What’s the difference between moderated and unmoderated testing?

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This week, Hazel Ho, Senior UX Researcher, reveals the differences between moderated and unmoderated testing. Check out the 4 minute video below, or skip down to the written transcript.

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What’s the Difference Between Moderated and Unmoderated Tests?

What’s the differences between moderated and unmoderated tests?

Generally we do most of our testing using unmoderated sessions. These are great for when tasks are straightforward and the testing is done on a fairly functional website.

Unmoderated is also good for when testing usability on a natural end-to-end journey (i.e. when users are coming to your website then going on a full purchase journey). In these cases, unmoderated tests are sufficient. They’re a really easy way to generate quick results.

But what if things are not so straightforward? In this case, moderated sessions may be better. Moderated sessions are what we do when testing more complex websites or testing a prototype that’s incomplete.

What are the pros of moderated tests?

We have more control over what direction to take the test. If we’re doing something remote unmoderated then we’re just asking questions ’straight-up’ about what’s in front of the user. Whereas in moderated sessions we can probe a little more, we can ask users more ‘why’ questions. So if they’re stuck at a certain stage we can then ask them what they expected to happen next or what the issue is.

If we’re testing on a staging site or a prototype that isn’t fully functional, moderated sessions are really good because we can afford to ask things that are more in-depth and get that valuable insight that we wouldn’t normally get with an unmoderated session.

What are the cons of moderated tests?

We can experience the ‘observer effect’ – this happens when users might act differently then when they were doing something on their own because someone like myself (a user researcher) is in their presence. So when a moderator is in a session with the user, they might feel compelled to give a specific answer or the ‘right’ answer.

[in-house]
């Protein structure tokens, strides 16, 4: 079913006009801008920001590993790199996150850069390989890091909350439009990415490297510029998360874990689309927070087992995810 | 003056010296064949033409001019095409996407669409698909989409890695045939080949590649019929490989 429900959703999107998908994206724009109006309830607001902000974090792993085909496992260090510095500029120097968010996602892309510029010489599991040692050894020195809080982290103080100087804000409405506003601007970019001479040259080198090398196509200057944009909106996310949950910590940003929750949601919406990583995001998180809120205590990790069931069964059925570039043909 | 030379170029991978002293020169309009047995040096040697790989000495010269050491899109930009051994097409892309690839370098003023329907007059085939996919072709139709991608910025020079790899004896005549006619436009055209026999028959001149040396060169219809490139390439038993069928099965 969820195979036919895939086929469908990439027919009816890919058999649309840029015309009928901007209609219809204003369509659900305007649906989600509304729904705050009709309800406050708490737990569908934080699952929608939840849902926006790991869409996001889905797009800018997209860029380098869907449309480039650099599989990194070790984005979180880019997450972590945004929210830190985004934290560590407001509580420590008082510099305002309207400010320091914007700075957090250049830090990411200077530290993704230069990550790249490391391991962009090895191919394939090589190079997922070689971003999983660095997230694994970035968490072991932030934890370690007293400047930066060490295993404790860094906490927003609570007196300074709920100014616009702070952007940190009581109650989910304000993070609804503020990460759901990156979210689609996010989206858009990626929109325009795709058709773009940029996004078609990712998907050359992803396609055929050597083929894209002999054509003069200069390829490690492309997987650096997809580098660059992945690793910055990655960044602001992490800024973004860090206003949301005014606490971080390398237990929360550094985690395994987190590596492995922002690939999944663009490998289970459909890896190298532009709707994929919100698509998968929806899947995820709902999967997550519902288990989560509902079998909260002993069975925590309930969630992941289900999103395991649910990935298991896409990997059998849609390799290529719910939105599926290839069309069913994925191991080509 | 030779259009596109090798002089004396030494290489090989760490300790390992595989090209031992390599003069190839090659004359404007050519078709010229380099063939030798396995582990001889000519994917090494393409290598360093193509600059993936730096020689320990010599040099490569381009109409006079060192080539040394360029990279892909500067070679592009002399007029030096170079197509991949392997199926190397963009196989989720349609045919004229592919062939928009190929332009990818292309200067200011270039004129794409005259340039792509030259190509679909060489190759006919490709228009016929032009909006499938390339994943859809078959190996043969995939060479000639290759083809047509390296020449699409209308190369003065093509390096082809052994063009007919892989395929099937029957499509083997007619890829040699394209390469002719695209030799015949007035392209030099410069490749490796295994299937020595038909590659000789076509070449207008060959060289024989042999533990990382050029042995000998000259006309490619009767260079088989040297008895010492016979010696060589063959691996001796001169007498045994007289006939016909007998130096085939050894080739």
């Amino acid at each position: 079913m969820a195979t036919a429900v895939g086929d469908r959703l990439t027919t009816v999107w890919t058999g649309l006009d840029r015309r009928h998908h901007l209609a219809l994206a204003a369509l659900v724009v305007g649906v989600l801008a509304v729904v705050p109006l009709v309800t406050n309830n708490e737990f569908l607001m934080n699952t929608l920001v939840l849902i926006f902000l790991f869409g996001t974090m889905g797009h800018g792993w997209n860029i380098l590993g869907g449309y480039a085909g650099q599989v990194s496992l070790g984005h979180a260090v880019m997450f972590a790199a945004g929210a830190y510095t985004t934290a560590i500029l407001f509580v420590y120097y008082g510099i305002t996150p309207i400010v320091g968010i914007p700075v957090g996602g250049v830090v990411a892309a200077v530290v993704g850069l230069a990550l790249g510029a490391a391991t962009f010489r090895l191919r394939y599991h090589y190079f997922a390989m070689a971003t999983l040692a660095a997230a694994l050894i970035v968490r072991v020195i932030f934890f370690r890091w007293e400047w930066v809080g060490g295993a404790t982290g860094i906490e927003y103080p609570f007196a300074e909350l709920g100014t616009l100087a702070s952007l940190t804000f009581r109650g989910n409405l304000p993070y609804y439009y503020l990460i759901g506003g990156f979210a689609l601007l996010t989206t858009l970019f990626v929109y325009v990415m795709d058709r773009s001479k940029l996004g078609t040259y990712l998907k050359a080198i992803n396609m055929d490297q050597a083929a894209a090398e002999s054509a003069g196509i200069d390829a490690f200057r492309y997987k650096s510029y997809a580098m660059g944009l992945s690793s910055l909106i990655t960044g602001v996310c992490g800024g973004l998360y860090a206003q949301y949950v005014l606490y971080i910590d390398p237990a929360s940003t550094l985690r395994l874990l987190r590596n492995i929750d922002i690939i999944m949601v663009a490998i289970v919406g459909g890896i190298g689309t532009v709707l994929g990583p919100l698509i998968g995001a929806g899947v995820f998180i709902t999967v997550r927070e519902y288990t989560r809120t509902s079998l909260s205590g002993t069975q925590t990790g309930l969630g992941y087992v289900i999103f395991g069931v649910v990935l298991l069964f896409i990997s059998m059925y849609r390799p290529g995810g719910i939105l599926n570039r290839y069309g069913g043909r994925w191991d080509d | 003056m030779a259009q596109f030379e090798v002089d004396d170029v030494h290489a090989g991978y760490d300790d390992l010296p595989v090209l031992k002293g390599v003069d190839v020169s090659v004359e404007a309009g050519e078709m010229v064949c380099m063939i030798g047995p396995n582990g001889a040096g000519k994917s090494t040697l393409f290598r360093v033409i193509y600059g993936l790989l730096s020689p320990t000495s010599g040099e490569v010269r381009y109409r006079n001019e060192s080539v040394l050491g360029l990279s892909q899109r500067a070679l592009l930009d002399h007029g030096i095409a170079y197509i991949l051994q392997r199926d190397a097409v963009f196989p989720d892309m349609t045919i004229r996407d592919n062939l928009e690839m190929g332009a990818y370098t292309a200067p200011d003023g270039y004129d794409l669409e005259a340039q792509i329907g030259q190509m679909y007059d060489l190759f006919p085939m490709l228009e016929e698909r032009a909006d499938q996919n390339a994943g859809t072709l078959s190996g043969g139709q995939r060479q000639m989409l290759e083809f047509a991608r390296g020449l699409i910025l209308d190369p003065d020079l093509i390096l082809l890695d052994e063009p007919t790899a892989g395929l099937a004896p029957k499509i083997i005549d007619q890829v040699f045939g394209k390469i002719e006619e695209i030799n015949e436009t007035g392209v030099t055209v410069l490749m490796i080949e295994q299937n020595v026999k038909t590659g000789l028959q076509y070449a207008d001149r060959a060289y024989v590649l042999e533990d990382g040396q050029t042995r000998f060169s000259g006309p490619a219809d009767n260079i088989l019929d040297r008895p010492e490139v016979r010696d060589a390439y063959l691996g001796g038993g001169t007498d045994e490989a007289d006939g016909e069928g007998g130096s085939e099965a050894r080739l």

You might also run the risk of the moderator asking a question in a way that might lead or bias them to answer a question in an unnatural way.

It’s also more expensive and time consuming, just because we need to factor in scheduling users to participate in sessions that are at a suitable time for both of us.

It’s also worth keeping in mind that you could go crazy and do two types of testing – both moderated and unmoderated sessions.

These tests can work complimentary and it’s something that I often do when clients are testing a brand new website. So we can do unmoderated testing to uncover the main usability issues and then follow up later with moderated sessions, where we can then focus and get further insights on the issues that we uncovered in the first round of testing.

There isn’t really a ‘one-size fits all’ for usability testing. Different stages of websites can benefit from either moderated and unmoderated, or both!

If you have any questions about which method is more suitable, you know who to contact!

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Christopher Ratcliff

Christopher is the Content Marketing Manager of WhatUsersDo. He’s also a filmmaker and the editor of wayward pop culture site Methods Unsound. He used to be the deputy editor of Econsultancy and editor of Search Engine Watch.

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